Trade and the Environment
International Trade, Finance and the Environment
International trade and investment have increased dramatically during the past fifty years. There have also been changes in the institutional setting, such as the establishment of the GATT and the WTO, increasing integration of world financial markets, and the growing prominence and power of multinational companies. These trends form part of a wider pattern of change, often grouped under the umbrella term 'globalisation,' the nature of which is hotly debated. Public concern has focused on the impacts of international trade and investment on the development process, poverty and the environment. Proponents of trade and investment liberalisation emphasize the potential efficiency gains and increased access to capital in poor countries that would result from the removal of restrictions.
Environmental groups, on the other hand, are concerned that liberalisation will lead to exploitative investment, rapid environmental degradation, inequitable patterns of growth, and unsustainable development. They point to the market, institutional and political failures that lead many private firms to ignore social and environmental costs.
Research on trade issues has addressed the environmental and developmental impacts of trade liberalisation, the effect of environmental regulations on competitiveness, and the role of environmental criteria as trade barriers. Analysis of foreign investment has focused on the volatility of speculative capital flows, the concentration of foreign direct investment in certain countries and sectors, and the role of foreign portfolio investment in corporate governance. Research results are best described as mixed, due to a lack of empirical studies. For example, there is some evidence that differences in pollution abatement costs can influence company location decisions and trade flows. While foreign direct investment has led to improved social and environmental performance in some cases, there are counter examples from several developing countries. There is evidence that increases in income will, over the longer term, lead to lower levels of certain pollutants that specifically generate local environmental impacts, but the role of trade and foreign investment in this process remains unclear.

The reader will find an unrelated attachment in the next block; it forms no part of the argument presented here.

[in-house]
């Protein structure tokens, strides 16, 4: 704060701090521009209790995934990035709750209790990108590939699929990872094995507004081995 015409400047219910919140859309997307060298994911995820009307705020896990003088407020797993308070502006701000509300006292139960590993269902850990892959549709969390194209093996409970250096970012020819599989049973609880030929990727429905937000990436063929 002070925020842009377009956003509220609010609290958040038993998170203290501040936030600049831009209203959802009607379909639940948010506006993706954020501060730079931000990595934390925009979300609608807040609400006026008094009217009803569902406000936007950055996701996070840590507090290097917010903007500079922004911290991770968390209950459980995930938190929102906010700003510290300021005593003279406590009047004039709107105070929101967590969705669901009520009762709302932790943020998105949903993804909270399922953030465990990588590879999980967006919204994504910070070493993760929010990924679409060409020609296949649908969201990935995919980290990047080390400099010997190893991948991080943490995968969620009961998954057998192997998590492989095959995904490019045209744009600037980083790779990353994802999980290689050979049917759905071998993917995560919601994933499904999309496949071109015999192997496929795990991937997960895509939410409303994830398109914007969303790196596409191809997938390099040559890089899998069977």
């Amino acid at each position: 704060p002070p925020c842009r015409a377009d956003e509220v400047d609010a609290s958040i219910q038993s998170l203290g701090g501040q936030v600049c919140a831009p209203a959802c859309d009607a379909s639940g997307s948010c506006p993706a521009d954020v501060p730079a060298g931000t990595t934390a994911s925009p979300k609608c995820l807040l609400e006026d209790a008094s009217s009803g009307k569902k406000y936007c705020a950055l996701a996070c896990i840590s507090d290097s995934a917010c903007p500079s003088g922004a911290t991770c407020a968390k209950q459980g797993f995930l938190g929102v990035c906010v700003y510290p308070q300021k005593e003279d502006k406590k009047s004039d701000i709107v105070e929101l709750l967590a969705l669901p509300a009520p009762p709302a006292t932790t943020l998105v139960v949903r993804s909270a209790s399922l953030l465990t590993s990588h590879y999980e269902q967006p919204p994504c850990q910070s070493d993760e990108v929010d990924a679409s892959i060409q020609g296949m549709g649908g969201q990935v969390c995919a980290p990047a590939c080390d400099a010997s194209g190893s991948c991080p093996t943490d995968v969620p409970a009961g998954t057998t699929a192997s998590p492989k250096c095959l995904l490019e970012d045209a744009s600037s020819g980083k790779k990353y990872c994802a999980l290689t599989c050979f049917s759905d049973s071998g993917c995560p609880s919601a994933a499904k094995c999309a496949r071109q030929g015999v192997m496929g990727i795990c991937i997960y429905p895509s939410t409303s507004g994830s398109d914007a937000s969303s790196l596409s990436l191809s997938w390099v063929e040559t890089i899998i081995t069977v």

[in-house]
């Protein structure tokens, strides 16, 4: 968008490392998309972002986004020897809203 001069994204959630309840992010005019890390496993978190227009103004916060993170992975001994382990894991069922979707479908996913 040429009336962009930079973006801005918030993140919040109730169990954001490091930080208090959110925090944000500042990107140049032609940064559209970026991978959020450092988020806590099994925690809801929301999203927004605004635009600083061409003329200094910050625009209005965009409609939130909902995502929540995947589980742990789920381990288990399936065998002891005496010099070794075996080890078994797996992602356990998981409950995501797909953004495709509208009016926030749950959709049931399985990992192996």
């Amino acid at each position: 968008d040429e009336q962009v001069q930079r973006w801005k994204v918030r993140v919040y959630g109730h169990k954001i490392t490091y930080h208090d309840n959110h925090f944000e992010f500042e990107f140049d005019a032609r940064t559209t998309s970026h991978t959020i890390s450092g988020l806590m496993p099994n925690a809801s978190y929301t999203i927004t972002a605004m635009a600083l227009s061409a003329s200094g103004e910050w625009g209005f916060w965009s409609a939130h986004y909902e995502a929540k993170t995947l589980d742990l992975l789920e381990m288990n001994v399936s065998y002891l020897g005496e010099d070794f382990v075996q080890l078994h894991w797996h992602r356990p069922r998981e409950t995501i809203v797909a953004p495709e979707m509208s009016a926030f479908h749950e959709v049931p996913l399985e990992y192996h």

CREED made an important contribution to the understanding of trade and environment linkages, by investigating the incidence of environmentally-motivated trade barriers in OECD markets and their effect on environmentally-sensitive exports from developing countries. CREED projects in China and India also examined the social and environmental impacts of international trade in secondary (recyclable) materials. These studies indicate that international trade in recyclable materials allows countries with different comparative advantages to achieve a more efficient allocation of scarce resources. When market failures are significant, however, for instance in the case of adverse health and environmental effects, international trade in recyclables can reduce rather than increase welfare. CREED projects did not directly address the linkages between international investment and sustainable development.
Research priorities for the PREM Programme under this theme are likely to include:
· The impacts of trade liberalisation on environmental quality in developing countries, focusing on different types of goods and services and extending the analysis to social inequities. Research is likely to focus on how institutional failures such as market distortions and lack of enforcement cause trade to be associated with environmental degradation and social deprivation, and on potential mitigating mechanisms to avoid adverse impacts.
· The impacts of environmental regulations and initiatives such as eco-labelling and "fair trade" labels, in terms of market access and income in developing countries. This may include analysis of the trade implications of moves to harmonise environmental standards, linking with the theme of international environmental agreements, below.
· Company-level and sector case studies of the social and environmental impacts of foreign investment in developing countries, and the potential / limitations of 'socially responsible' private investment (e.g. ethical funds) for financing sustainable development in the South.